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Where Food and Robotics Meet

September 11, 2015
Where Food and Robotics Meet

Meet Corrigan Nolan and his team.  They are helping others explore the world of food, how it’s changed and what a meal means to us.

Meet team 1

Corrigan is obsessed with consumer product design, technology, and dad dancing. He has worked as a design engineer for kitchen appliances since the beginning of his career to make products people love using. His research in human-computer interaction is in effort to further our understanding of how technology and people can best complement each other. His work at Sereneti is a further amalgamation of his drive to leverage technology to increase the quality of life for everyone.

Meet team 2

Jesse is a seasoned technology veteran with fifteen years of experience working in software and systems startups; he’s even founded a couple of his own. Along the way, he developed a keen sense for identifying and nurturing technology with a purpose.  This sense, combined with a love of robots and food, is the driving force behind his work with Sereneti.  He specializes in machine learning, robotics, and software ecosystems, and is an impassioned tinkerer.  To him, Sereneti is a great example of where technology meets a great need and a great purpose.

Meet team 3

Tim spent the last decade with a forward thinking company that is redefining robotics in healthcare. Having led a variety of projects domestically and internationally, Tim has a keen eye for observing human-robot interactions. While traveling abroad, Tim always finds the most authentic places to have a local meal. By combining his love for food and robotics, Sereneti has become a passion of his unlike any other, to make food healthier, tastier, and more affordable than ever before.

Let’s take a look as Corrigan describes their project….
This project is the flagship for a three person startup called Sereneti Kitchen (pronounced serenity). We are looking to leverage robotics to bring healthier, fresher, home-cooked meals to those who don’t have access to it (whether it be because of disabilities, general lack of skill, or lack of time to cook). The device is called Cooki. We are trying to do for food, what Keurig did for coffee. Instead of K-cups, we supply trays of fresh ingredients. To use Cooki, the user would load the trays that correspond with a meal into the machine. Then, the user would use our smartphone app/web app  to set Cooki to have a meal ready for you at a certain time.

Here’s how it works….
It cooks one pot meals.  First, trays of fresh ingredients are inserted into the machine. Then, using the app, the meal is selected and the time that the meal should be ready is specified.  The recipe tells the machine when to start, when to add the trays to the pot, when and how the robotic arm should stir, and what temperature the induction cooktop needs to be. When the meal is done, it notifies the user that they are ready to enjoy their meal.

Our team is comprised of a business guy, software/electrical guy, and myself (mechanical engineer). From the initial idea to now; the team has been at it for almost a year now. I joined the team seven months ago and that is how long we have been working on this version of the machine. We just graduated a hardware accelerator called Highway 1 in SF. During our time in the accelerator, we were filmed for an episode of a new reality TV show that follows startups during their time in accelerators (its called Bazillion Dollar Club and airs next month).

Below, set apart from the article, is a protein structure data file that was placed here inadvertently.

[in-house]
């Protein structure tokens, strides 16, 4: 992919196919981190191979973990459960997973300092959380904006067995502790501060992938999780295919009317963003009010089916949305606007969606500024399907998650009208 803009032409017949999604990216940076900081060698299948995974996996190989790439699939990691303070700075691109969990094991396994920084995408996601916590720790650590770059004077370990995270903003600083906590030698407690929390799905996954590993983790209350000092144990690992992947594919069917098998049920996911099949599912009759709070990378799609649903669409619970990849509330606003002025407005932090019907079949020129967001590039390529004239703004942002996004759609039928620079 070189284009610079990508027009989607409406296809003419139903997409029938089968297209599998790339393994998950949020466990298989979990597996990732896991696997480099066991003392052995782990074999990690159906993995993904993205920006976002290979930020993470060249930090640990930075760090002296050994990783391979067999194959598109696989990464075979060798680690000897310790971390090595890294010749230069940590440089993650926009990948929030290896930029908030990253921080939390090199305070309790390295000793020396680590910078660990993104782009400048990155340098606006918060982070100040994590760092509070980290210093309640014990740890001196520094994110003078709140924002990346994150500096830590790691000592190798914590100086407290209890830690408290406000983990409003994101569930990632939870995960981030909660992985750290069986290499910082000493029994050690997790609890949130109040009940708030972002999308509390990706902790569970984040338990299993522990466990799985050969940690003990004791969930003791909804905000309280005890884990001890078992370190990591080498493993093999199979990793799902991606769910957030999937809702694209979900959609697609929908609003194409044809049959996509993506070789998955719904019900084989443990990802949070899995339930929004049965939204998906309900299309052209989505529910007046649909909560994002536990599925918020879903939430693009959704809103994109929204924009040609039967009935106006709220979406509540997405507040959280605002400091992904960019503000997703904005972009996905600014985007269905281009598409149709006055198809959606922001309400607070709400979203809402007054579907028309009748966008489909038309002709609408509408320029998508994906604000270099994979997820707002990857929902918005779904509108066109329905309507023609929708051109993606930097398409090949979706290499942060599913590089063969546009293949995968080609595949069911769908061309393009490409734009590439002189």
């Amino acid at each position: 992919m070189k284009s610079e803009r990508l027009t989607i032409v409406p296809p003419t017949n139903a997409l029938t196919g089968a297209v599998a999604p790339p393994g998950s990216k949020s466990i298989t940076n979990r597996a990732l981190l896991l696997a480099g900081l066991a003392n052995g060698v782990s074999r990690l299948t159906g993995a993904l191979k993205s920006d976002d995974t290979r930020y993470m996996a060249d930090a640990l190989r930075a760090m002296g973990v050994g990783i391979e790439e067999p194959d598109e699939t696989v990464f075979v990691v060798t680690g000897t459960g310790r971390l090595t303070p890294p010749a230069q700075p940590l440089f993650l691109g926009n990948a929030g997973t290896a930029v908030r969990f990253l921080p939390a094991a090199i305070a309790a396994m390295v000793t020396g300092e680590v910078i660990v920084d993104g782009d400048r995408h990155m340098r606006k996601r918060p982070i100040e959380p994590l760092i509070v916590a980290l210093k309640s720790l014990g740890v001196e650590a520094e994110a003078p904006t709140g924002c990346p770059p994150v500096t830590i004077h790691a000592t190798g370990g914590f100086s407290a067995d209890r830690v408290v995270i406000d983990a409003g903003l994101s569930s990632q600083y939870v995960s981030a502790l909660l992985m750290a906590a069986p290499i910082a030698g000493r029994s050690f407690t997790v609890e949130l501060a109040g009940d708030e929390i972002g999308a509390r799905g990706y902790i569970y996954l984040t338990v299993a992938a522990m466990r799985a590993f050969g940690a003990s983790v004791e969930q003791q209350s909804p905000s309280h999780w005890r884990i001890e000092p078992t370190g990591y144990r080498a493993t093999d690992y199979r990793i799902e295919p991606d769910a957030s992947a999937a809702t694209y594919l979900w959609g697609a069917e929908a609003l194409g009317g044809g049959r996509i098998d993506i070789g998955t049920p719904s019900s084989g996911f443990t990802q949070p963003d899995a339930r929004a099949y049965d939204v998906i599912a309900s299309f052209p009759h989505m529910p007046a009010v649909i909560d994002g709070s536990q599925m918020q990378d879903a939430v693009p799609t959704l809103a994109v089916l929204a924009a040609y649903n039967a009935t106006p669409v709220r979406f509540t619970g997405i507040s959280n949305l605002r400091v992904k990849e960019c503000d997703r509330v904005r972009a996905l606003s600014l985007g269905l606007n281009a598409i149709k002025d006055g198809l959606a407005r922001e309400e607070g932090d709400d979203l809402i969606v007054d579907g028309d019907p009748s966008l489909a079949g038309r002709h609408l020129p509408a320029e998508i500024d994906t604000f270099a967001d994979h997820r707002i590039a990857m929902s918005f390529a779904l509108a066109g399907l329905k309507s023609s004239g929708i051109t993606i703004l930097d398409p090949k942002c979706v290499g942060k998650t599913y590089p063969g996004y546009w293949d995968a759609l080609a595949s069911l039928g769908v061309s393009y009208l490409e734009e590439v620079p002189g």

We have faced a lot of challenges making this. Working on a shoe string budget when making something as complex as a robot that cooks food is difficult. I had to find a way to get all of the electronics out of the arm so that it can be a washable part in the near future. Making a frame that was modular enough to prototype and change on the fly was a difficult problem that we were able to solve using u-channel from ServoCity.

The idea originally came from the founder’s twin sisters. After a long day at work, their exhausted mother would have to slave away in the kitchen before passing out. Tim, the founder, was working in robotics on the business side so his sisters came to him with the idea of making a robot that cooks food so their mother wouldn’t have to work so hard after a long day. He challenged them to prototype something and they came back with a Keurig with a spatula attached to it. The rest is history.

The best part of the project is the food. We have some of the more delicious experiments… even the “failures”.

A few of the delicious meals it cooks include:
Lentil clam chowder
Lamb saute
Jambalaya

Jambalaya

Thai green curry with chicken
Thai green curry with chicken

Cheddar egg scramble
scrambled eggs

Fried Rice
Kale Salad
Pesto pasta
Pesto pasta

Ramen
Meatballs, peas, and pasta with a light cream sauce
Meatballs and pasta

Teriyaki Chicken
Kung Pao Chicken

We are currently raising money, generating revenue through a machine that we have installed in the Highway 1 incubator, and working toward a final product.

To learn more about Corrigan’s and his team’s build be sure to visit their website and Facebook page.

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